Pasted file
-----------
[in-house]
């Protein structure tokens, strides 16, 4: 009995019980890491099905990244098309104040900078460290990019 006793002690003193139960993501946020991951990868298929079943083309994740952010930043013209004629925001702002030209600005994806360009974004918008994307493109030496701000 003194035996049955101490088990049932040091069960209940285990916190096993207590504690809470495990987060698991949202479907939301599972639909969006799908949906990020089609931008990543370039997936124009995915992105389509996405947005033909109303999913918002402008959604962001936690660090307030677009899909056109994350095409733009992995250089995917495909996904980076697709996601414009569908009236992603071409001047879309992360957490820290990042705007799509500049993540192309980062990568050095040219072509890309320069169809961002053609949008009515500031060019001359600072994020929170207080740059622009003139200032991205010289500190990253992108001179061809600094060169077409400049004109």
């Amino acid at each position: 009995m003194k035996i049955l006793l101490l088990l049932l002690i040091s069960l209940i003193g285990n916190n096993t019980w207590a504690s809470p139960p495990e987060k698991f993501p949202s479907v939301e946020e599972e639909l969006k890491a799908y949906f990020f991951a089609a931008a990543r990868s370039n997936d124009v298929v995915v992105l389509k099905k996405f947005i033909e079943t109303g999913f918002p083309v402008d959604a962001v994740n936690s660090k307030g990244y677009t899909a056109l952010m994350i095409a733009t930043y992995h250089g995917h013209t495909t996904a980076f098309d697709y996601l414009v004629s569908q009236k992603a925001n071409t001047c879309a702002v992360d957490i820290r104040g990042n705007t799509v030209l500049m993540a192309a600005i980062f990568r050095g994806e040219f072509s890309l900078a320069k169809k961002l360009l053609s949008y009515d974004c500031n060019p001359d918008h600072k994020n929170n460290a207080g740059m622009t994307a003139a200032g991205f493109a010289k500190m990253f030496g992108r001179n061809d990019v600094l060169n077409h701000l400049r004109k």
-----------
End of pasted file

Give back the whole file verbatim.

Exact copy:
[in-house]
């Protein structure tokens, strides 16, 4: 009995019980890491099905990244098309104040900078460290990019 006793002690003193139960993501946020991951990868298929079943083309994740952010930043013209004629925001702002030209600005994806360009974004918008994307493109030496701000 003194035996049955101490088990049932040091069960209940285990916190096993207590504690809470495990987060698991949202479907939301599972639909969006799908949906990020089609931008990543370039997936124009995915992105389509996405947005033909109303999913918002402008959604962001936690660090307030677009899909056109994350095409733009992995250089995917495909996904980076697709996601414009569908009236992603071409001047879309992360957490820290990042705007799509500049993540192309980062990568050095040219072509890309320069169809961002053609949008009515500031060019001359600072994020929170207080740059622009003139200032991205010289500190990253992108001179061809600094060169077409400049004109």
């Amino acid at each position: 009995m003194k035996i049955l006793l101490l088990l049932l002690i040091s069960l209940i003193g285990n916190n096993t019980w207590a504690s809470p139960p495990e987060k698991f993501p949202s479907v939301e946020e599972e639909l969006k890491a799908y949906f990020f991951a089609a931008a990543r990868s370039n997936d124009v298929v995915v992105l389509k099905k996405f947005i033909e079943t109303g999913f918002p083309v402008d959604a962001v994740n936690s660090k307030g990244y677009t899909a056109l952010m994350i095409a733009t930043y992995h250089g995917h013209t495909t996904a980076f098309d697709y996601l414009v004629s569908q009236k992603a925001n071409t001047c879309a702002v992360d957490i820290r104040g990042n705007t799509v030209l500049m993540a192309a600005i980062f990568r050095g994806e040219f072509s890309l900078a320069k169809k961002l360009l053609s949008y009515d974004c500031n060019p001359d918008h600072k994020n929170n460290a207080g740059m622009t994307a003139a200032g991205f493109a010289k500190m990253f030496g992108r001179n061809d990019v600094l060169n077409h701000l400049r004109k």